Home > Games I Like, Video Games > Qix It Up a Notch: Patchwork Heroes Review

Qix It Up a Notch: Patchwork Heroes Review

C.A.M.P./Acquire via SCEA; PSP (DLC); NTSC-U; Trailer

If you hale from the Jurassic-era wonderland that was the 80s arcade scene, you probably remember a variety of experiences quite vividly: quarters arrayed like sacrificial virgins upon the bezel shortly before plunging, desperately, into an insatiable, bottomless, coin box; ashtrays that resembled artifacts unearthed on an archaeological dig in greater Mesopotamia, caked with the detritus of a thousand lives lost to Donkey Kong and, in time, lung cancer; and, most of all, the games—oh the games! Nearly every week seemed to bring something new, something original, before—as Shakespeare with literature—their successors ran up against the cold, seeming unyielding, reality that all the great ideas had been done, giving way to an age of cliché. But before that dark day of reckoning would arrive, we basked in the glory of great idea after great idea—one of which begat something called Qix.

In time, Qix beget Qix II; Qix II beget Super Qix; Super Qix beget Shem, err, Volfied; and Volfied begat…Patchwork Heroes? Well…kind of. See, Taito ran with the cliché, desperate to ring every dime quarter out of the concept, and pretty much buried it with the release of Volfied in 1989. (There would be other attempts, misfires, digressions, etc., later on, but, for most of us, after four games in six years, we were Qix’ed out.)

However, the nice thing about battered, discredited, ideas1 is that they’re always just one remake or ‘reimagining’2 away from being all-new and exciting. Unless they’re only available on PSP via PSN—then they’re new but not really exciting since roughly 35 people know/care about download-only PSP games. Thus Patchwork Heroes begets this review, to raise awareness amongst the masses 35 people that read this blog.

In command of a squad of highly-trained, ship-sawing, commandos you’ll engage in wave after wave of combat with side-scrolling dreadnoughts bent on destroying your bucolic home. At the outset of each level, you’re ferried to the starting point in a (quirky) ‘copter with one goal in mind: saw, saw and saw some more, until most of the advancing enemy ship is sawdust, leaving the remainder (somewhat unfortunately in the case of any remaining friends/hostages still on board) to the crashing crushing embrace of the cruelest of the fundamental forces, Mistress Gravity.

In addition to the Qix-like act of ‘capturing’ space, you’ll have to rescue hostages locked in cages who, naturally, instantly become demolitions experts (they can drop bombs, doing sizable damage, but this will cost you their ‘protection’ a la Sonic’s rings); avoid enemies hell-bent on preserving their ship and, of course, killing you; all the while dealing with a variety of different surfaces that call for industrial strength sawing (when regular sawing just won’t…wait for it…cut it).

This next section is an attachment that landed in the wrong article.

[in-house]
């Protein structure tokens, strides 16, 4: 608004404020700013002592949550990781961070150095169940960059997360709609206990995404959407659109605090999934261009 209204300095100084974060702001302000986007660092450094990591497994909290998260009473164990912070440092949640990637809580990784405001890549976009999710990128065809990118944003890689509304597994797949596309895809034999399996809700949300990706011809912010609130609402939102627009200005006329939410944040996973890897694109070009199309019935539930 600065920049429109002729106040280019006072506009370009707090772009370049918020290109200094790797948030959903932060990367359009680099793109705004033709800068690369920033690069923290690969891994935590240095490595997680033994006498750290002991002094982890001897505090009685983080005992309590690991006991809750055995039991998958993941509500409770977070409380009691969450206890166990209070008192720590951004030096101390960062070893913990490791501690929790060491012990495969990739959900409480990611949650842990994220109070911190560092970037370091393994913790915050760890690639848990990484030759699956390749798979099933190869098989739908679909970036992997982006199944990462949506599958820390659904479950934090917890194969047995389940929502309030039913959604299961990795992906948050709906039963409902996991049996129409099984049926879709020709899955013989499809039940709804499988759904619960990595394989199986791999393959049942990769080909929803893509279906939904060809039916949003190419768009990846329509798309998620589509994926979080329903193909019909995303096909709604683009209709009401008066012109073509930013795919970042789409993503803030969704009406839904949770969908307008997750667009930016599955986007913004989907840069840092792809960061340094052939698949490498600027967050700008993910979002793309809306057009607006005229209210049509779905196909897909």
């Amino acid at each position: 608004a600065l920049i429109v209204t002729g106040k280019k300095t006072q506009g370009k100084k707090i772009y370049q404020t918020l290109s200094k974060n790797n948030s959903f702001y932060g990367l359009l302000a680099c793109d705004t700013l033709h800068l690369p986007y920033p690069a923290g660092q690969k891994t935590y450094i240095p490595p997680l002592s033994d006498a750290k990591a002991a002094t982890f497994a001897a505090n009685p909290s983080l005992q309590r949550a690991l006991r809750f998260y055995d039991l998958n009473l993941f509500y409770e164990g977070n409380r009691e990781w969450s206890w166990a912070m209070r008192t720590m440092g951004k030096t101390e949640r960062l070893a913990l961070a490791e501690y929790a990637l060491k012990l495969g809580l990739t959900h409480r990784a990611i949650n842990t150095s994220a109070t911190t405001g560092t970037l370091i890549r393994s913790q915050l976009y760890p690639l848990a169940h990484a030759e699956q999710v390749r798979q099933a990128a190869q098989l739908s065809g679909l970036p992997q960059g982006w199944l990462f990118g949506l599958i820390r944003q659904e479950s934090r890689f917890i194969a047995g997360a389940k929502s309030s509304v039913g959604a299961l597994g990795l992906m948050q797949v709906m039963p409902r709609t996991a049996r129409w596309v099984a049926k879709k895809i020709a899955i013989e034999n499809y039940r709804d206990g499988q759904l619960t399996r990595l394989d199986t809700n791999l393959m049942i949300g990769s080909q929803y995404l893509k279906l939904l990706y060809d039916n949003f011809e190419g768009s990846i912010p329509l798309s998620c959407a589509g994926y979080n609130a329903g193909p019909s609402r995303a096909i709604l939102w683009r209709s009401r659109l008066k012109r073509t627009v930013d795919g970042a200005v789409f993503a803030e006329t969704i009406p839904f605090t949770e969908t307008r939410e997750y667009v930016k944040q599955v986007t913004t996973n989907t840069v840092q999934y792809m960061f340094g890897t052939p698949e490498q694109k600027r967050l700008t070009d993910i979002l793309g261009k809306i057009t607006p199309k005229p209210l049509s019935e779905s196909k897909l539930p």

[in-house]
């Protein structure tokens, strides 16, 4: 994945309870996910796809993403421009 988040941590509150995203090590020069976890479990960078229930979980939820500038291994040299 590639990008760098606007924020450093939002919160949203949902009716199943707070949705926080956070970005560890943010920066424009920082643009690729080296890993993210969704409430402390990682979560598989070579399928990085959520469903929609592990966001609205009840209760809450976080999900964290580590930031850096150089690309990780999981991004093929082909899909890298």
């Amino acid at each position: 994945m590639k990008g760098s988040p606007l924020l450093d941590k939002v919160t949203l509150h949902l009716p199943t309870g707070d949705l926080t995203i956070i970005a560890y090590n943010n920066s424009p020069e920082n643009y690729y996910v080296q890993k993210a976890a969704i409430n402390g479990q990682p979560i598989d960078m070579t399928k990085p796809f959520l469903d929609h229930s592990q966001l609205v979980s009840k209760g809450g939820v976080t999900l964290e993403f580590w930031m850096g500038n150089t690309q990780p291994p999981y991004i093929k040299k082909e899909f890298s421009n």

The actual movement of your squad of air pirates-cum-lumberjacks is tight and clean, though at times it can be difficult to tell if you’ve eliminated each and every pixel, which, late in the game can be quite costly since you could very well run out of ‘juice’ for super-sawing or find yourself boxed in by some very inhospitable foes with a single spec of missed sawdust being the difference between life and death. There can also some trouble determining where you are on the ship at any given moment which can be a bit dicey when you’re constantly zooming in and out of the map as this can lead to disorientation and misjudged steps that send your valiant team straight into the jaws of their unforgiving ‘hosts’. Outside of those sawcy speed bumps, though, it’s smooth sawing.

And…that about sums it up: It’s basically Qix 2010 but more fun than Taito’s own Qix++ (on XBLA and, at least via import, PSP). The best part, though, is even though your dedicated band of shipwreckers can tend to overstay their welcome if you attempt to sink ‘em all in one session (entirely possible, even though the later levels do get a bit chaotic), it only costs…wait for it…a sawbuck.

So, stripped to the boards, this is Qix with a coat of Benjamin Moore’s Matte Quirky & Whimsical, something Sony has been buying by the tanker full in the last several years, with LocoRoco and Patapon also benefitting from copious, somewhat over-zealous, applications. And like those two quirk-fests, Patchwork Heroes is a fun-filled (in moderate doses) romp through some slick and artsy3 skies, bringing us full circle, back to that dank and dimly lit arcade of yore, less the lung tissue-filled sepulchers and sacrificial virgins.

1 That aren’t communism, global warming (and cooling!), and Tiger Woods.
2 Remake in drag.
3 Artsy does not mean art.

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